If the mystery ships had been huge, this thing was gigantic, as large as any of the xith’cal warships Caldswell had fought—only this, he was sure, was no ship. Unlike the others with their rainbow colors, the last thing to exit hyperspace was as black as the void behind it. Once the hyperspace flash faded, Caldswell could catch only glimpses of its surface in the reflected light of the other ships: a wide, pointed head framed by millions of tendrils; a shiny, shell-black surface; and deep, terrible pits that could have been eyes or mouths or something else he couldn’t even imagine. He was still staring at it when the other ships opened fire.
Caldswell grabbed the console on instinct, because from where he was sitting, the beautiful ships seemed to be firing straight at him. But the brilliant beams of blue-white fire never hit the Republic battleship. Instead, they struck the invisible mass of the phantom floating between them.
For one terrifying moment, the entire sky was ablaze. For the first time ever, Caldswell saw the whole of the phantom’s body as the alien’s fire lit it up from within. The thing was even bigger than he’d imagined, and he’d imagined big. Miles, he’d guessed, maybe hundreds of them. Now, with the truth spelled out in fire, all he could think was that he’d been a fool. The phantom’s snakelike body stretched from one end of Svenya’s dust cloud to the other. It was as big as a planet, bigger even than the enormous black monster commanding the attack, and it wasn’t going down quietly.
The creature burned for nearly thirty minutes, thrashing in agony, taking several of the beautiful fishlike ships out in the process. It was only by pure luck that it didn’t hit Caldswell’s battleship again. But the unknown aliens kept up the attack until, at last, the phantom gave one final shudder and started to disintegrate. That was all Caldswell saw before the alien’s fire snuffed out and the phantom’s body vanished, invisible once again, though he knew if he could somehow reach out there, he would still feel it falling apart.
All through the attack, Maat hadn’t moved. She just stood there clinging to Brenton, her eyes locked on the light show outside. When it finished, she collapsed into a sobbing heap.
Dr. Strauss was at her side at once, helping Brenton move her to the captain’s chair. Caldswell was about to go over as well when the voice spoke in his head.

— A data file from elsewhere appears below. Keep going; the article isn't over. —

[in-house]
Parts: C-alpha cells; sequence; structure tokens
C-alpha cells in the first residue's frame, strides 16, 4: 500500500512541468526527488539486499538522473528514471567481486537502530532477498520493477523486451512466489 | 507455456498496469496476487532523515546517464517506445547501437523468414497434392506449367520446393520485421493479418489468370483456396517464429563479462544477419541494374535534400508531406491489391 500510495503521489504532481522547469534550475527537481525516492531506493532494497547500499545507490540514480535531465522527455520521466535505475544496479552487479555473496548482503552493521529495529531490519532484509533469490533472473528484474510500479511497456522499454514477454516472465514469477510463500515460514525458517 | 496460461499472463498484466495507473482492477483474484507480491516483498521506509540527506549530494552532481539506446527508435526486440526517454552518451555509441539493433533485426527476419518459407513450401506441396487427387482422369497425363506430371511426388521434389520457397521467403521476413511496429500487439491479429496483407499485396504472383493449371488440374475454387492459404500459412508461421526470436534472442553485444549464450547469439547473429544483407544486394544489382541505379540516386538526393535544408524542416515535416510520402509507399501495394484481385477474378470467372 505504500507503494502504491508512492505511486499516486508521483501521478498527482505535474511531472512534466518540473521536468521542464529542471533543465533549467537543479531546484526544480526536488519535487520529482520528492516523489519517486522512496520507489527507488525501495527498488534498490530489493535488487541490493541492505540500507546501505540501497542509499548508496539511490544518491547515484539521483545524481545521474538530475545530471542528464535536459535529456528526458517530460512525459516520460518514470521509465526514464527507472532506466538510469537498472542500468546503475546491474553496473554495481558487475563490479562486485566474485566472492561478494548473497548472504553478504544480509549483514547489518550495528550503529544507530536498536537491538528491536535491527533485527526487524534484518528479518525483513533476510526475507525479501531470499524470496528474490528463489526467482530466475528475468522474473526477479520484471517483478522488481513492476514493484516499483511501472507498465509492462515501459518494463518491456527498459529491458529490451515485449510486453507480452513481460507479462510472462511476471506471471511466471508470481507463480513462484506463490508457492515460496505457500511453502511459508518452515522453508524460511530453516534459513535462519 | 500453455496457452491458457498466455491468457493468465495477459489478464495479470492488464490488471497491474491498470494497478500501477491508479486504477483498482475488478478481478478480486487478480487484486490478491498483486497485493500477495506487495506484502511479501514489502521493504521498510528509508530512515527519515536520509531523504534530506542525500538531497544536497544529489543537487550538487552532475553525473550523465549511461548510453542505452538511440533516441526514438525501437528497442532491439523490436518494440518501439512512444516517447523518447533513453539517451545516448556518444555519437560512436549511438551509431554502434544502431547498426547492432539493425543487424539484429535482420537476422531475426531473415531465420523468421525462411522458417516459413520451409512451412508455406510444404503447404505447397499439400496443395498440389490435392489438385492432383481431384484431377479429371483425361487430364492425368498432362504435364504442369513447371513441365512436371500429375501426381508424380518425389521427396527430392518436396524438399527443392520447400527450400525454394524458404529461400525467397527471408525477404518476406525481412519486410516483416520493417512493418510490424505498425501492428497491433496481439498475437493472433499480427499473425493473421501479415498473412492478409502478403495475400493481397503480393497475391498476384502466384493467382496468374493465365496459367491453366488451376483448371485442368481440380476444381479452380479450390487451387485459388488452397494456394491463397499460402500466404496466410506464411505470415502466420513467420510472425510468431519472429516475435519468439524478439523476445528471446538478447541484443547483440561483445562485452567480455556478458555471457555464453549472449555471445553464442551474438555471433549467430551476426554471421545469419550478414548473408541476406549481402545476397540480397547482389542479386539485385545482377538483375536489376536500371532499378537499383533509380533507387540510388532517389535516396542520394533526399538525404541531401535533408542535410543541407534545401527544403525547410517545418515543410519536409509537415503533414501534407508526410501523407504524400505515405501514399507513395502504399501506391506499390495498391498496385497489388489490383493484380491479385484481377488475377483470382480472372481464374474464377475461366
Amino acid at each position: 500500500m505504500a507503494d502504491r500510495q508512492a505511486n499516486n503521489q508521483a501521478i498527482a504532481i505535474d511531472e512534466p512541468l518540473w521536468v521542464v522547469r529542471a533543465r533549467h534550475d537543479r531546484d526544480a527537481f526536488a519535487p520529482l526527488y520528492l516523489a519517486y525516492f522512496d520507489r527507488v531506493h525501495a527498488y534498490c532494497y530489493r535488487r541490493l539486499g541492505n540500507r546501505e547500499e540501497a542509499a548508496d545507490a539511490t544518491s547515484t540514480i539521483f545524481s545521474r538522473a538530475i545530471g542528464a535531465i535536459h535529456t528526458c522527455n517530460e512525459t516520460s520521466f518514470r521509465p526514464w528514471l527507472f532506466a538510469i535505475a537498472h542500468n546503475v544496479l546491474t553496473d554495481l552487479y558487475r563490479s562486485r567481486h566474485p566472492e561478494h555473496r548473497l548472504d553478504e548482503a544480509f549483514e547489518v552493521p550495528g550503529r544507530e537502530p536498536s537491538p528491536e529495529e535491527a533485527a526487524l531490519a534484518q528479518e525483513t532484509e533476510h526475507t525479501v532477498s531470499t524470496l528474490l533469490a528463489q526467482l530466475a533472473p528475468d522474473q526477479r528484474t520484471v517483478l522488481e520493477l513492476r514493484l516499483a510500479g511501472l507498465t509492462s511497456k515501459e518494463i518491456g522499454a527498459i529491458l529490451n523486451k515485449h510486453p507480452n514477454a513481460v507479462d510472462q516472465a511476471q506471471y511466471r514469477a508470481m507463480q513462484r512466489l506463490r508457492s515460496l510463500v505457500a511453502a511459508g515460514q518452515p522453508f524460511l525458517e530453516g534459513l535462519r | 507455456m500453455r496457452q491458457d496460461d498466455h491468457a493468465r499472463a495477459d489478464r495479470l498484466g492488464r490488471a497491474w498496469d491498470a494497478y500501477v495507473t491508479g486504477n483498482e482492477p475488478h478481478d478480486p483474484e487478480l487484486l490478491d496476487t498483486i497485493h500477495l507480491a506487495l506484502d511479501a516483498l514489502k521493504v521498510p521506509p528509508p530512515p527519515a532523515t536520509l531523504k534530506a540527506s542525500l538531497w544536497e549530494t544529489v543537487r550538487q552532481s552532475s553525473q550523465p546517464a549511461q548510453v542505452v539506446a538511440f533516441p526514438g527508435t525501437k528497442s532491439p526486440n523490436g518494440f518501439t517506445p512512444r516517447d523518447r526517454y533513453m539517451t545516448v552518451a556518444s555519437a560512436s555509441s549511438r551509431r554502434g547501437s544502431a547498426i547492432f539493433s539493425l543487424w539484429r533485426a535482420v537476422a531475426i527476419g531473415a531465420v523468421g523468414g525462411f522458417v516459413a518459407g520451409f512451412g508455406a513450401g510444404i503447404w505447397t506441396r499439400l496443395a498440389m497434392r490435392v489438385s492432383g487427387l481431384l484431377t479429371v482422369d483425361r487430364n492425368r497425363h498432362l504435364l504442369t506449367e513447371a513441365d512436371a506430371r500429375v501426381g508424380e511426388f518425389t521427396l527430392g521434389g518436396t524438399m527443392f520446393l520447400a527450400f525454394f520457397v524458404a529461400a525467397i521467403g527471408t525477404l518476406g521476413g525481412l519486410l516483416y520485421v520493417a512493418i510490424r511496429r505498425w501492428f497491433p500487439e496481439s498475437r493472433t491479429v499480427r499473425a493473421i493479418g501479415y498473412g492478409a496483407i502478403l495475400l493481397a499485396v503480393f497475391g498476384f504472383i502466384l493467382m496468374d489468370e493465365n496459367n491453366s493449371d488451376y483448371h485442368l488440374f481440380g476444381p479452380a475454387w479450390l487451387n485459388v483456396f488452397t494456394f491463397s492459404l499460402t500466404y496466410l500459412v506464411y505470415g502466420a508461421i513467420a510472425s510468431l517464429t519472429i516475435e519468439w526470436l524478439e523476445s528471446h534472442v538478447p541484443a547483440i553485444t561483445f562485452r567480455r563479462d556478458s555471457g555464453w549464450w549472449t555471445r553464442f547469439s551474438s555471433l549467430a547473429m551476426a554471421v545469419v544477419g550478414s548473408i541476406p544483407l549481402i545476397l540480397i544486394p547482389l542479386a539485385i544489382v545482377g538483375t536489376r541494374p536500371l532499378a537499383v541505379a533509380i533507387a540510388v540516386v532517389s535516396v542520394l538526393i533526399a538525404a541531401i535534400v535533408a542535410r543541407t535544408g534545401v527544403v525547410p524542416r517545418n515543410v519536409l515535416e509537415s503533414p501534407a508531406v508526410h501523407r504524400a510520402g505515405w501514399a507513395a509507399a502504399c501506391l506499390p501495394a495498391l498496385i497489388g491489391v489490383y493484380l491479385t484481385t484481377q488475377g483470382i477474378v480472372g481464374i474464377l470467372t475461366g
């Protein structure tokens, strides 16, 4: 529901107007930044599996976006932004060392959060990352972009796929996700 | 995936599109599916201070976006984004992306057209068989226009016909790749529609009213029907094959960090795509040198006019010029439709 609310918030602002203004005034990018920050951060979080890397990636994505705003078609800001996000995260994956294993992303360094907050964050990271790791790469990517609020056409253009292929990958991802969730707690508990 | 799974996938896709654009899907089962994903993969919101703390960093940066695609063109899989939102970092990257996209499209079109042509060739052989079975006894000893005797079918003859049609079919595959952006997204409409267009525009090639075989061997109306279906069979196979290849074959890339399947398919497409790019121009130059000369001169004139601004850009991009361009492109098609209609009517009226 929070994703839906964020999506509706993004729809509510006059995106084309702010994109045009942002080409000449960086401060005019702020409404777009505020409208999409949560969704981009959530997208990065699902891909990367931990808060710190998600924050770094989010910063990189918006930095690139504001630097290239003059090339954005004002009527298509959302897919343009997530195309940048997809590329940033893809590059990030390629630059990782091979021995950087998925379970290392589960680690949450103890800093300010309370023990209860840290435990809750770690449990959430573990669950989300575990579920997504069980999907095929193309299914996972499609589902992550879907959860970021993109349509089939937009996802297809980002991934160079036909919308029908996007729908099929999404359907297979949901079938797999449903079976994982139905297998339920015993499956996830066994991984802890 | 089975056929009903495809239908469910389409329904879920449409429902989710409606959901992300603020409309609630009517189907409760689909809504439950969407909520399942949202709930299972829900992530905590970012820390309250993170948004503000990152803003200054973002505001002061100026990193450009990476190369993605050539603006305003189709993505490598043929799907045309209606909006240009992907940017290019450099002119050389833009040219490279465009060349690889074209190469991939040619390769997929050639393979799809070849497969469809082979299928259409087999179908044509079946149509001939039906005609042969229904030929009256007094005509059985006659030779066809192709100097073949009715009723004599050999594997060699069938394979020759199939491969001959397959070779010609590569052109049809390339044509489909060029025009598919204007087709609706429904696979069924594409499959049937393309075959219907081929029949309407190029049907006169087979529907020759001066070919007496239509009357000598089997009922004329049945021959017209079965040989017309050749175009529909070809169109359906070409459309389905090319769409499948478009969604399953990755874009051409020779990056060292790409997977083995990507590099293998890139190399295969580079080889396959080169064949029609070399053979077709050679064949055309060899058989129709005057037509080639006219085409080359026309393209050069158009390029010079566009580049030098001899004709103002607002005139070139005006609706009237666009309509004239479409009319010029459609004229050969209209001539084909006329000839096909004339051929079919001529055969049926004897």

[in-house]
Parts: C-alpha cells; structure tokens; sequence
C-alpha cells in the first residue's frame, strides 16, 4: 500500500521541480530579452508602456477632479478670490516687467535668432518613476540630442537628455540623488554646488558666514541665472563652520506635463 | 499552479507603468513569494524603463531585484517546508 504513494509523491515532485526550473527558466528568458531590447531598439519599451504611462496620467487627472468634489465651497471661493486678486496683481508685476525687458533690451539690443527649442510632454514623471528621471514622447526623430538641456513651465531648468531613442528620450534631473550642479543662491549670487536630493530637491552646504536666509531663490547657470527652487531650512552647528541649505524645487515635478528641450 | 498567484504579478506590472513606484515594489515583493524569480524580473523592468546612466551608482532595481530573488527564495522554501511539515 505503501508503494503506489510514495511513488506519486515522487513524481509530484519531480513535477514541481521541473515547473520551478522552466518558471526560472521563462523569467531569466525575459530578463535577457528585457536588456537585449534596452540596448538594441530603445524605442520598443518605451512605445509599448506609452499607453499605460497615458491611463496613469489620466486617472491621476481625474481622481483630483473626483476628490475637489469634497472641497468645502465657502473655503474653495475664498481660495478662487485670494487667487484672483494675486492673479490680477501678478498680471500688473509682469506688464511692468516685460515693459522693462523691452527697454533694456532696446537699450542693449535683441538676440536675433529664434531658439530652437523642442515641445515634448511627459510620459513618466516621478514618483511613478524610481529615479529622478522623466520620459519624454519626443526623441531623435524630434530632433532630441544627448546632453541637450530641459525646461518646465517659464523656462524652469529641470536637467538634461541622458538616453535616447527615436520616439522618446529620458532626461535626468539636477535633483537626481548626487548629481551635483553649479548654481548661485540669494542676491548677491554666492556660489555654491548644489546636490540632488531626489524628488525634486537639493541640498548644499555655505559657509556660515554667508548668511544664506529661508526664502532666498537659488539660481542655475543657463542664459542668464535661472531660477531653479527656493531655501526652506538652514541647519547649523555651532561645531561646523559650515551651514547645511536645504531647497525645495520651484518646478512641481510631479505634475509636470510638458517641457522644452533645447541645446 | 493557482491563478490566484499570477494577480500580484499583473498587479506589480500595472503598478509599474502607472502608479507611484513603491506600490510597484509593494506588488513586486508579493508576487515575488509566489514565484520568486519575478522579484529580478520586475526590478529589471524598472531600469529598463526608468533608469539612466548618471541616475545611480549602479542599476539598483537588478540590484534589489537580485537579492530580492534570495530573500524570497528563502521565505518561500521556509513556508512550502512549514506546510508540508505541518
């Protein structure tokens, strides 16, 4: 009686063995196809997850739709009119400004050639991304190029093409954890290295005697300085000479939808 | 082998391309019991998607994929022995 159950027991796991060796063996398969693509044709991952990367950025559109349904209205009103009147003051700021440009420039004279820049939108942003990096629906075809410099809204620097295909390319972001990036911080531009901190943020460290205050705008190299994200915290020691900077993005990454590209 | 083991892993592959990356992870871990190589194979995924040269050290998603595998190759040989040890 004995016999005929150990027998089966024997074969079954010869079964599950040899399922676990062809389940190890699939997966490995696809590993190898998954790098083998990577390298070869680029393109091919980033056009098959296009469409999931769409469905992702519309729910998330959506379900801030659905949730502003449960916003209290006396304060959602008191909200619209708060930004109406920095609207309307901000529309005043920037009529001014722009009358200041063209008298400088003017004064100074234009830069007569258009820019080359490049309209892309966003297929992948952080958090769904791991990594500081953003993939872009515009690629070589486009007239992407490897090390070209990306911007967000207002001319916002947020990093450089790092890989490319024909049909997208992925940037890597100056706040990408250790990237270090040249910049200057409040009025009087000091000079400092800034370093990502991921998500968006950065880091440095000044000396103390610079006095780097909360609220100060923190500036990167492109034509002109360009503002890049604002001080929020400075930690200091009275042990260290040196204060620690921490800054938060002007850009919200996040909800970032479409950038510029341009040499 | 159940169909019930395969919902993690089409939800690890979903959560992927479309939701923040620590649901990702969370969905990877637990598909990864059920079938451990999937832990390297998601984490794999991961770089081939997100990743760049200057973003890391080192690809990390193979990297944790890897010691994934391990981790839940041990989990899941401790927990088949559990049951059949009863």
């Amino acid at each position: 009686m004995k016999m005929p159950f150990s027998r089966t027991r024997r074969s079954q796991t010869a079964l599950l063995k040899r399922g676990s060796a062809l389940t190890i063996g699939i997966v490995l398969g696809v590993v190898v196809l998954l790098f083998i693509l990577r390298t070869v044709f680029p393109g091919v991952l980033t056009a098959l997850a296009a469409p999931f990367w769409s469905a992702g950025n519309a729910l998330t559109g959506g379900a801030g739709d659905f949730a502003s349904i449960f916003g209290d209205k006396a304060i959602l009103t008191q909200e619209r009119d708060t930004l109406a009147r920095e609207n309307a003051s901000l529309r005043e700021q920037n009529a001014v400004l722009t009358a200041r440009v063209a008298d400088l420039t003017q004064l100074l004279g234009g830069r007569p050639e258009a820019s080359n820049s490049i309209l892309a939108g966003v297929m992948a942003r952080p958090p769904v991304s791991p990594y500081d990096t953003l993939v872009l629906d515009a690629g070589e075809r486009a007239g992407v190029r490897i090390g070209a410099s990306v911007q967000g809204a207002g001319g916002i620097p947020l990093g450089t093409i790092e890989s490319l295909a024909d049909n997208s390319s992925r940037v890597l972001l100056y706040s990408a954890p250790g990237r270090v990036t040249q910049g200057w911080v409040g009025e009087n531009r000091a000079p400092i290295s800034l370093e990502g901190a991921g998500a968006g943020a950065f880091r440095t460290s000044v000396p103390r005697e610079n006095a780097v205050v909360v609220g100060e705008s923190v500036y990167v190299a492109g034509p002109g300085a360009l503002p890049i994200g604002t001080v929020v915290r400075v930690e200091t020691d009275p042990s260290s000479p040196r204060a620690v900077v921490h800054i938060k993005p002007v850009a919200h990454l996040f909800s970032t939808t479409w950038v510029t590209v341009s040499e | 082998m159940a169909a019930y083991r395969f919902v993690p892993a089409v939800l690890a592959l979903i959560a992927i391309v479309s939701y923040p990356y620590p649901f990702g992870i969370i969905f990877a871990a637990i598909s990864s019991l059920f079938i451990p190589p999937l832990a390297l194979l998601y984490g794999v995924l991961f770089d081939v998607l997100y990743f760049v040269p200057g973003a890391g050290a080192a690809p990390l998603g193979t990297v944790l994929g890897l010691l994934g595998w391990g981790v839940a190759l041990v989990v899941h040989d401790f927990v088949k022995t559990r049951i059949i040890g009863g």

Enemy of our enemy.
The words weren’t words exactly, not as he knew them. They were more like impressions, meanings layered together to form something richer than language. For a moment, Caldswell thought he was imagining things, but then Brenton and the doctor snapped their heads up as well, looking around like they’d heard it, too. Meanwhile, Maat began to cry harder.
Outside, the beautiful alien ships were coming toward them with the huge black shape at the center. They moved so fast, there was no chance to run even if Caldswell had wanted to. But he wanted no such thing. He ordered the helmsman to hold course before walking up to the prow of the bridge just as the aliens came to an abrupt halt in front of them, the huge fleet floating like giants over the lone Republic ship.
Who speaks for all?
The words brushed over Caldswell’s mind like impatient fingers, demanding to know who was in command. He could see from Brenton’s face that he’d felt it as well, but Caldswell was commander here, so he was the one who answered.
Any worries that the aliens wouldn’t be able to hear him vanished when he felt the presence in his mind focus, the impressions growing louder and clearer, as though the speaker had turned to face him. Enemy of our enemy, it said again, only now the words implied kinship and cooperation. We offer you aid.
“And we appreciate it,” Caldswell replied. “Thank you. We never could have killed that thing on our own.”
We know this, the alien said dismissively. And now you know it as well. You are dead without us.
Caldswell fought the urge to scowl. “What kind of aid are you offering?”
Protection, the voice said, the word itself a wall. The universe has been torn open, and the corruption is seeping through. This attack was only the beginning. More are coming.
“More” was the word Caldswell’s brain supplied, but the alien’s impression was infinitely larger, an endless flood. “How many more?”
Countless, the voice answered. More than either of us can fight.
Caldswell nodded. “So you want to work together.”
Amusement trilled through his mind like a swirling feather. We do not fight unless forced, it answered. Violence is a risk we cannot take. We are vital; therefore, we cannot be allowed to end.
“Is that so?” Caldswell said, folding his arms over his chest. “Then what exactly would we be getting out of this aid if you won’t fight?”